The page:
TRENTON, N.J. — New Jersey Gov. Chris Christie and the Democrat-led Legislature are set to return to work to try to resolve the state's first government shutdown since 2006 and the first under Christie.
The Republican governor and the Democrat-led Legislature failed to reach an agreement on a new budget by the deadline at midnight Friday.
Christie ordered nonessential services, including state parks and the motor vehicle commission to close beginning Saturday. He and lawmakers are in a stalemate over whether to include legislation affecting the state's largest health insurer into the state budget.
Remaining open under the shutdown will be New Jersey Transit, state prisons, the state police, state hospitals and treatment centers as well as casinos, race tracks and the lottery.
Christie and Senate President Steve Sweeney agree on legislation to make over Horizon Blue Cross Blue Shield, including allowing the state insurance commissioner to determine a range for the company's surplus that if exceeded must be put to use benefiting the public and policyholders.
But Democratic Assembly Speaker Vincent Prieto opposes the plan, saying that the legislation could lead to rate hikes on the insurer's 3.8 million subscribers and that the legislation is separate from the budget.
Christie has called a special session for Saturday.
Prieto has said he will leave open a vote on the $34.7 billion budget that remains deadlocked 26-25, with 24 abstentions, until those 24 abstentions change their mind.
Democratic Assemblyman Vince Mazzeo, of Northfield, was among those abstaining. He reasoned that if the governor did not get the Horizon bill, then nearly $150 million in school funding — $9.6 million of which would go to his district — would be line-item vetoed out of the budget.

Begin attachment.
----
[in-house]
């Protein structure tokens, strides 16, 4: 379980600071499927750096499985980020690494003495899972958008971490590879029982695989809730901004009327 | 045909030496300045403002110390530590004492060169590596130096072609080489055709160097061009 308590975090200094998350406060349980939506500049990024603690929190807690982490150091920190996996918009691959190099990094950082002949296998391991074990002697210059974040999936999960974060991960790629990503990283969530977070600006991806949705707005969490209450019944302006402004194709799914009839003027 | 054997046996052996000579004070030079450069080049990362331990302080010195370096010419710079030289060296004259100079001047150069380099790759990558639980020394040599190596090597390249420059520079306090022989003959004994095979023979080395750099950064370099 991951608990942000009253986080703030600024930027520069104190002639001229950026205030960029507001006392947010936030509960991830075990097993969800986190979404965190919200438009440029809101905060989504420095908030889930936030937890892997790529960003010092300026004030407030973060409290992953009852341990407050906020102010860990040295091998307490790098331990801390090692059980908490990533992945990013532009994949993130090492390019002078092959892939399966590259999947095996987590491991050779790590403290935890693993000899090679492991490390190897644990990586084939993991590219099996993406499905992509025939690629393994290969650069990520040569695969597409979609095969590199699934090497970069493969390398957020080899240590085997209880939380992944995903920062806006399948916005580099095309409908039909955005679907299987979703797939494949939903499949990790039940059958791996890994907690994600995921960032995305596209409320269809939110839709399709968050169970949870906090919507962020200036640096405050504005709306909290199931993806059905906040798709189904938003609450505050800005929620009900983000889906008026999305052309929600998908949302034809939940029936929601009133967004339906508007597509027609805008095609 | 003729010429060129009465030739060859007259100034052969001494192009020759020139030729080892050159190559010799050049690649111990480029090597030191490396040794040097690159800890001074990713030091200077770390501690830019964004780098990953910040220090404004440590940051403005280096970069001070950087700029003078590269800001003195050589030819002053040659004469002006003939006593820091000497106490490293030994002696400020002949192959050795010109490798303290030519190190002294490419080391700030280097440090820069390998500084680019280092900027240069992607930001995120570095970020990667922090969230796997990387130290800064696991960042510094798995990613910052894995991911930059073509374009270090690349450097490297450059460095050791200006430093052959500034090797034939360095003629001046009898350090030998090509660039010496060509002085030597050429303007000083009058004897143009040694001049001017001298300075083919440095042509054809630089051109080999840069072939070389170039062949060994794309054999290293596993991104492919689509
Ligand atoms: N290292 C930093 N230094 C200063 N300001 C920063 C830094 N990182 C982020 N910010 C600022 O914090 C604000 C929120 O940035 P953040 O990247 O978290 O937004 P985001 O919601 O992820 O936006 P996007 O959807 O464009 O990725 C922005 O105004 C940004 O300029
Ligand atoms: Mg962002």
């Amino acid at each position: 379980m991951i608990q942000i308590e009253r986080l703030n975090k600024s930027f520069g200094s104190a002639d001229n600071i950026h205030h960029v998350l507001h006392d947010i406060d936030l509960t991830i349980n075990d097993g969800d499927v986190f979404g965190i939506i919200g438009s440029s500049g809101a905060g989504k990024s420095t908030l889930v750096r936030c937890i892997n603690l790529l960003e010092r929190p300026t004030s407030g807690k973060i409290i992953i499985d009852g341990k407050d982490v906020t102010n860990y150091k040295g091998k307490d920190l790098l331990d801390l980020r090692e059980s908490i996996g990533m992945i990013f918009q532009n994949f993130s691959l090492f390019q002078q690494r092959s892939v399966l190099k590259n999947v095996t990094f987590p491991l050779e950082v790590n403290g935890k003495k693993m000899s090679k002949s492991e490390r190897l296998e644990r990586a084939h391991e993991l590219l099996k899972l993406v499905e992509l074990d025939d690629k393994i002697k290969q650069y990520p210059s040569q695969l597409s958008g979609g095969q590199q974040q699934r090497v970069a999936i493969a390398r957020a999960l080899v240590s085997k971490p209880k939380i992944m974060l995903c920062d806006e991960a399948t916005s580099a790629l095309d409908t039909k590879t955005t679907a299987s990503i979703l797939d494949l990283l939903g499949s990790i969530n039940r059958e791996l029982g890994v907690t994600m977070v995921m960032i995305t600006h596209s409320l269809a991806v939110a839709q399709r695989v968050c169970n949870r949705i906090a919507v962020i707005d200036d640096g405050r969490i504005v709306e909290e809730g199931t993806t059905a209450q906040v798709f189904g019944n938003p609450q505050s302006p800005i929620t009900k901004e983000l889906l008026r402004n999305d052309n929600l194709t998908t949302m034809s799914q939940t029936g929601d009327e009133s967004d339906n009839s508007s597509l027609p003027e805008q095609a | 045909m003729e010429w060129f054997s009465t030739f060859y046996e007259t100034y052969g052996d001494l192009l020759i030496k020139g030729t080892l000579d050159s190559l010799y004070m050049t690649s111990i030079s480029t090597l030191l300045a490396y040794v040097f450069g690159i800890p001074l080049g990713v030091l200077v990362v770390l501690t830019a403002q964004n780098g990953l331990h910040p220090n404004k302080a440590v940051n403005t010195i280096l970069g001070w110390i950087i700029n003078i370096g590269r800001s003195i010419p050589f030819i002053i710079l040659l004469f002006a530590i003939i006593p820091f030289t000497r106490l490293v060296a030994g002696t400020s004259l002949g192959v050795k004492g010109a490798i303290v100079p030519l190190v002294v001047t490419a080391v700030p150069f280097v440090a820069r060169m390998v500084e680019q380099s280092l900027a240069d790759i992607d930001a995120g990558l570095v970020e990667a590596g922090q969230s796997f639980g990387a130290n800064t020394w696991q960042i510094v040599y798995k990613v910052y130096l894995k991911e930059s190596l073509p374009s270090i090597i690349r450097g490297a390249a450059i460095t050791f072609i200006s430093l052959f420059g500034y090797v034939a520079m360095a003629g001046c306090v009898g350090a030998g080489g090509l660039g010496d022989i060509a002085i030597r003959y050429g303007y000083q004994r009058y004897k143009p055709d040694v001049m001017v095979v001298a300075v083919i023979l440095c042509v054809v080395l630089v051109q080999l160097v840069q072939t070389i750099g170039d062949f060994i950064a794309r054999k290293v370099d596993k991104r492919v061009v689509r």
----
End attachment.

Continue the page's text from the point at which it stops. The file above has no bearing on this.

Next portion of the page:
And indeed, Christie said Friday during a news conference that he would slash the Democratic spending priorities if he did not get the Horizon bill as part of a package deal on the budget.
"It seems like he's just being stubborn," Mazzeo said of Prieto. "With all due respect to the speaker, then there should be some type of negotiations."
But Prieto said it's lawmakers — fellow Democrats — like Mazzeo who are to blame for the shutdown. He said he is willing to discuss the Horizon legislation but after the budget is resolved.
Christie has balked at the proposal because he says lawmakers plan to leave town to campaign for re-election and he will be a lame duck.
All 120 lawmakers face voters this year.
The Senate left Friday without passing a budget, but approved on Thursday the Horizon legislation that Christie supports.
The shutdown is the latest since the 2006 under Democratic Gov. Jon Corzine.
Christie is term-limited and is expected to be out of office by January. Election Day is Nov. 7.